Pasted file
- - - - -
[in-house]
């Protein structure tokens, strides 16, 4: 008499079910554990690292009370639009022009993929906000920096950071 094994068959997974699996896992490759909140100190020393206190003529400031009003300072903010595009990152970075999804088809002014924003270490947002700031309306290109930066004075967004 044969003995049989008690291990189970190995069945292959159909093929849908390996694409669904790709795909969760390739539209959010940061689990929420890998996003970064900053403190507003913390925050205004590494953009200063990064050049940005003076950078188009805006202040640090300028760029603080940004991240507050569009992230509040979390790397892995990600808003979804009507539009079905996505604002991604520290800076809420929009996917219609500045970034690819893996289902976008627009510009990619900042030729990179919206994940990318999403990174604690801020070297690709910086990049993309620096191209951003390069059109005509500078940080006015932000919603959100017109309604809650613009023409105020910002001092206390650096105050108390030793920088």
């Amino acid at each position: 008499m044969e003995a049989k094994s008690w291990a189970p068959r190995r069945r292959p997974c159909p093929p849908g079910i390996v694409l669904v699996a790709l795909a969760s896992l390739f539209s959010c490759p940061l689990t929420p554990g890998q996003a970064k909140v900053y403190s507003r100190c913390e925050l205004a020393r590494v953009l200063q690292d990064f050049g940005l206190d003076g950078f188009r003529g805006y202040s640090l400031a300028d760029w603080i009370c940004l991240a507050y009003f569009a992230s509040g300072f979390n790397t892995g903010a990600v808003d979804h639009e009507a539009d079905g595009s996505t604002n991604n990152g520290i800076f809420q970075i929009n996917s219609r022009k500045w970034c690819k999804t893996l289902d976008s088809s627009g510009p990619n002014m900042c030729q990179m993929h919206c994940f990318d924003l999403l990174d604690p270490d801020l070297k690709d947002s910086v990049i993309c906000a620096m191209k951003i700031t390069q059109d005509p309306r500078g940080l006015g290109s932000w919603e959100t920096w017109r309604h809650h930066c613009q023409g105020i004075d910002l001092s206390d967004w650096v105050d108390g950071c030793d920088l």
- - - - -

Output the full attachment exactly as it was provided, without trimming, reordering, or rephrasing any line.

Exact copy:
[in-house]
């Protein structure tokens, strides 16, 4: 008499079910554990690292009370639009022009993929906000920096950071 094994068959997974699996896992490759909140100190020393206190003529400031009003300072903010595009990152970075999804088809002014924003270490947002700031309306290109930066004075967004 044969003995049989008690291990189970190995069945292959159909093929849908390996694409669904790709795909969760390739539209959010940061689990929420890998996003970064900053403190507003913390925050205004590494953009200063990064050049940005003076950078188009805006202040640090300028760029603080940004991240507050569009992230509040979390790397892995990600808003979804009507539009079905996505604002991604520290800076809420929009996917219609500045970034690819893996289902976008627009510009990619900042030729990179919206994940990318999403990174604690801020070297690709910086990049993309620096191209951003390069059109005509500078940080006015932000919603959100017109309604809650613009023409105020910002001092206390650096105050108390030793920088």
């Amino acid at each position: 008499m044969e003995a049989k094994s008690w291990a189970p068959r190995r069945r292959p997974c159909p093929p849908g079910i390996v694409l669904v699996a790709l795909a969760s896992l390739f539209s959010c490759p940061l689990t929420p554990g890998q996003a970064k909140v900053y403190s507003r100190c913390e925050l205004a020393r590494v953009l200063q690292d990064f050049g940005l206190d003076g950078f188009r003529g805006y202040s640090l400031a300028d760029w603080i009370c940004l991240a507050y009003f569009a992230s509040g300072f979390n790397t892995g903010a990600v808003d979804h639009e009507a539009d079905g595009s996505t604002n991604n990152g520290i800076f809420q970075i929009n996917s219609r022009k500045w970034c690819k999804t893996l289902d976008s088809s627009g510009p990619n002014m900042c030729q990179m993929h919206c994940f990318d924003l999403l990174d604690p270490d801020l070297k690709d947002s910086v990049i993309c906000a620096m191209k951003i700031t390069q059109d005509p309306r500078g940080l006015g290109s932000w919603e959100t920096w017109r309604h809650h930066c613009q023409g105020i004075d910002l001092s206390d967004w650096v105050d108390g950071c030793d920088l």